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Nepali celebs voice against nepotism prevalent in film industry



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By A Staff Reporter

Kathmandu, June 17: After the shocking demise of Bollywood actor Sushant Singh Rajput, issue of nepotism has once again come to the fore in the Nepali film industry.
In Bollywood, actress Kangana Ranaut has been openly challenging to the filmmakers for promoting nepotism in the industry.
In Sushant's death, she had accused of a systematic murder because he was not acknowledged by the Bollywood filmdom.
This is why he felt left over due to nepotism and favouritism that is why he committed suicide, said Kangana on her social media video.
Actors in Nepal have also started raising their voices on the issues like nepotism, groupism and the comparison practice prevalent in the Nepali film industry too.
Recently, Nepali actress Barsha Siwakoti expressed her views on favouritism which she said she and others were facing in the Nepali film industry.
By posting her view on social media, she wrote, “Nepotism is everywhere not just the film industry. The difference is that the film industry is open. Only a few persons have the courage to speak the truth. Many people think that such a thing affects their career and that there may lose job.”
However, nepotism alone has not caused the disorder in the film industry. Here, groupism, love affairs, comparisons, unnecessary bounding between reporters, youtubers and actors, these things have created negativity, added Barsha.
She said that she was the victim of the unnecessary comparison. She wrote, “No matter how well I do, questions arise. No one knows how many places I am suffering from because of these things.”
She wrote, “Sometimes ago, I was depressed. In Nepali film industry, even on the basis of instagram and facebook followers, people evaluate the work. The more followers someone has, the more approach they get for work.”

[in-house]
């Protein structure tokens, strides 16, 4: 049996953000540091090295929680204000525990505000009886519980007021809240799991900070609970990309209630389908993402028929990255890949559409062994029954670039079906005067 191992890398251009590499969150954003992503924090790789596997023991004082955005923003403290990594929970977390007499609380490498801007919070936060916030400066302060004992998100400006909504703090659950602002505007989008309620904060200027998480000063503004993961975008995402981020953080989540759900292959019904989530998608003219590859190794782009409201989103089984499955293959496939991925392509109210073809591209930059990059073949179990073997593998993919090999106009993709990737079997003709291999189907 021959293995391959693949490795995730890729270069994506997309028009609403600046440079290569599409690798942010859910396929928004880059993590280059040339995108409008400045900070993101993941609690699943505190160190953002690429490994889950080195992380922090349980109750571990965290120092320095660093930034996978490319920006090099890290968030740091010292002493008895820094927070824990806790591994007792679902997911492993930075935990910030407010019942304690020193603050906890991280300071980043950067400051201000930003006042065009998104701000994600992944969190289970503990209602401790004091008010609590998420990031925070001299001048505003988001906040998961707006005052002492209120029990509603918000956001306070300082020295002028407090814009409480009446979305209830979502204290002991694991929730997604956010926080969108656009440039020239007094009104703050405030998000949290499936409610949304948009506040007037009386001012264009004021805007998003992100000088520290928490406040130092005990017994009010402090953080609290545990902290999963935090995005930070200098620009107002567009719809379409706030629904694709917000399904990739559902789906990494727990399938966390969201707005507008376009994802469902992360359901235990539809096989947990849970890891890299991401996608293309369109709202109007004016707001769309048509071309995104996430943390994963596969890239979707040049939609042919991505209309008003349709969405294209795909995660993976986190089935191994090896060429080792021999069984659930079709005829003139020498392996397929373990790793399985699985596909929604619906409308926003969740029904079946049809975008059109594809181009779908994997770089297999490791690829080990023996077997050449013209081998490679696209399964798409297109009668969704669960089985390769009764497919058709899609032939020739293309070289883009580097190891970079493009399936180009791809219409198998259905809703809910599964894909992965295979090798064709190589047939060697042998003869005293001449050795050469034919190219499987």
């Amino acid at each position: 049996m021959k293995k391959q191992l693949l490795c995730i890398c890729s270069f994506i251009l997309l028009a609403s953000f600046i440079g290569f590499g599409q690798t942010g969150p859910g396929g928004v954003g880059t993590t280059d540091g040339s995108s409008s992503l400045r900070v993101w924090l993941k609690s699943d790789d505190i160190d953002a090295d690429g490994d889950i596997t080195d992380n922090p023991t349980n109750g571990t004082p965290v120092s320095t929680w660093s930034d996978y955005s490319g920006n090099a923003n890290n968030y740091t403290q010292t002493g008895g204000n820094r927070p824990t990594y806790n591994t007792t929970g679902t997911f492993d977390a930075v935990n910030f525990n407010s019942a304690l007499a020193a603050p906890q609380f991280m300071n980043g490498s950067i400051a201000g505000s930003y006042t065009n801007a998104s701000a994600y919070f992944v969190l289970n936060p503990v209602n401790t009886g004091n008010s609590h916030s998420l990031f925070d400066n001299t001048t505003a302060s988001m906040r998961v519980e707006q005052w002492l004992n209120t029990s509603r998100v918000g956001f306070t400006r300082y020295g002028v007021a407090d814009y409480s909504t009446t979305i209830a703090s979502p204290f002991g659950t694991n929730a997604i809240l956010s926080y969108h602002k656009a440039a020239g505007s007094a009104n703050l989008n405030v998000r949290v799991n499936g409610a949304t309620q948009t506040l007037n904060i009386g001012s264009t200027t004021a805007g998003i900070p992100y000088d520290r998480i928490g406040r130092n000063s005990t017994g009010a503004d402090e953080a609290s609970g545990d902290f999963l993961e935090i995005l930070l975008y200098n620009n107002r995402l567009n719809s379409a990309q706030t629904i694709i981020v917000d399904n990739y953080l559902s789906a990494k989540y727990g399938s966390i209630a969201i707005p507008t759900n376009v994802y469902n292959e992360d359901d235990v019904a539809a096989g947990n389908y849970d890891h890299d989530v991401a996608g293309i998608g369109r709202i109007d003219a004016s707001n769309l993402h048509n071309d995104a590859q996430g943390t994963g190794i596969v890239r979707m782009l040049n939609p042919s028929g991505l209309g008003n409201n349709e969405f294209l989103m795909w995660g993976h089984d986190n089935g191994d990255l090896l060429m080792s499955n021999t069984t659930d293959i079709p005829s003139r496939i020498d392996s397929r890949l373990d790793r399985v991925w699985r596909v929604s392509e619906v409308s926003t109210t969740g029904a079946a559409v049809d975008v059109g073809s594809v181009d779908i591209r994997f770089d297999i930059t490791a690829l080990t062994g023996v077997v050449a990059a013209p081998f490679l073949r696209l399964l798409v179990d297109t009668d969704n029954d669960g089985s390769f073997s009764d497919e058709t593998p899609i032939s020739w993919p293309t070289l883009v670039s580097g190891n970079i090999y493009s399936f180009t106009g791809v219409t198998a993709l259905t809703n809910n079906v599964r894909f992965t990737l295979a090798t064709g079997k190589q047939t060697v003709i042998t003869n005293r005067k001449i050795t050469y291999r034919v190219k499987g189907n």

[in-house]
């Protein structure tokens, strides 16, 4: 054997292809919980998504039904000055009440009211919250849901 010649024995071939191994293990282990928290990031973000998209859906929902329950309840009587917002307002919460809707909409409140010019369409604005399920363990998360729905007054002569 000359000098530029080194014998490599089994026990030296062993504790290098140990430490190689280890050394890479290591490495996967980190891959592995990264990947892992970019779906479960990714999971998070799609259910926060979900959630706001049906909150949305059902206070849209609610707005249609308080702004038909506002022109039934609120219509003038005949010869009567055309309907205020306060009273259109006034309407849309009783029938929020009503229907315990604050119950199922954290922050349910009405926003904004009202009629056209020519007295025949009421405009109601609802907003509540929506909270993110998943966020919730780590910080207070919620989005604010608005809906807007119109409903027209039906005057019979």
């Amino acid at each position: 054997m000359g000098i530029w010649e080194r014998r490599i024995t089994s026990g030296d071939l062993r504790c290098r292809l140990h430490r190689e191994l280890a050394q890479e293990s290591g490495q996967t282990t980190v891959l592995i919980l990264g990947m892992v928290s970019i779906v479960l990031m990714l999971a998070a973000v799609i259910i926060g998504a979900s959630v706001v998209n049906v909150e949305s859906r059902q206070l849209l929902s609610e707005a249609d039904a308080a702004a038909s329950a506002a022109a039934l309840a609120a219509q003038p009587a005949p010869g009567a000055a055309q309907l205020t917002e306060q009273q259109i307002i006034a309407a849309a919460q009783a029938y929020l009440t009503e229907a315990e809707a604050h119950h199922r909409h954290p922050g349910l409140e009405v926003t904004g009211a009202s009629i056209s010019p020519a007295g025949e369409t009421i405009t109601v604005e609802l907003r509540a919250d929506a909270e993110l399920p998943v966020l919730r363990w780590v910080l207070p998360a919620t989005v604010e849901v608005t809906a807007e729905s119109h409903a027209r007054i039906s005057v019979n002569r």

According to her, the one who gets a lot of interviews on youtube is called a hit artiste.
While saying star kid, you have evaluated their work and it is up to you to decide who is weak and who great, added Barsha.
She further wrote, “How long will nepotism last? At the end, we all know the importance of an artiste who does a good job.” “If you do something, do it with full effort, faith and dedication, no matter where you are.”
Likewise, another actress Namrata Sapkota also claimed that there were many from Nepali film industry as well who supported to their close ones.
“I don't say why we have to talk about Bollywood, but there are many such examples in our film industry,” she said in a video on social networking site Facebook. “There is a tendency to support close ones more than art.”
She added that they announced that an artiste was needed, but in the end they picked their own children, nieces and nephews to do the work.
She also claimed that rumours were circulating that a father was making a film and his son was drawing the highest amount of remuneration for doing his father’s film!
Narmara further said, “Nothing happens here that I have worked hard. Whoever has a good grip, even if their acting is zero, whoever can give business can get a job here. The real artiste has no work here. No one counts the real artiste here. I may think it's wrong to be an artiste, but not only me, but many have felt the same way.”
She also raised a question that what they could do when 50-60 per cent of filmmakers valued their close ones, which forced other actors to suffer depression.
The Nepali film industry is small, but these days, many artistes have been gradually raising their voices over the issues like depression, mental health and the nepotism prevalent in the Nepali filmdom. 

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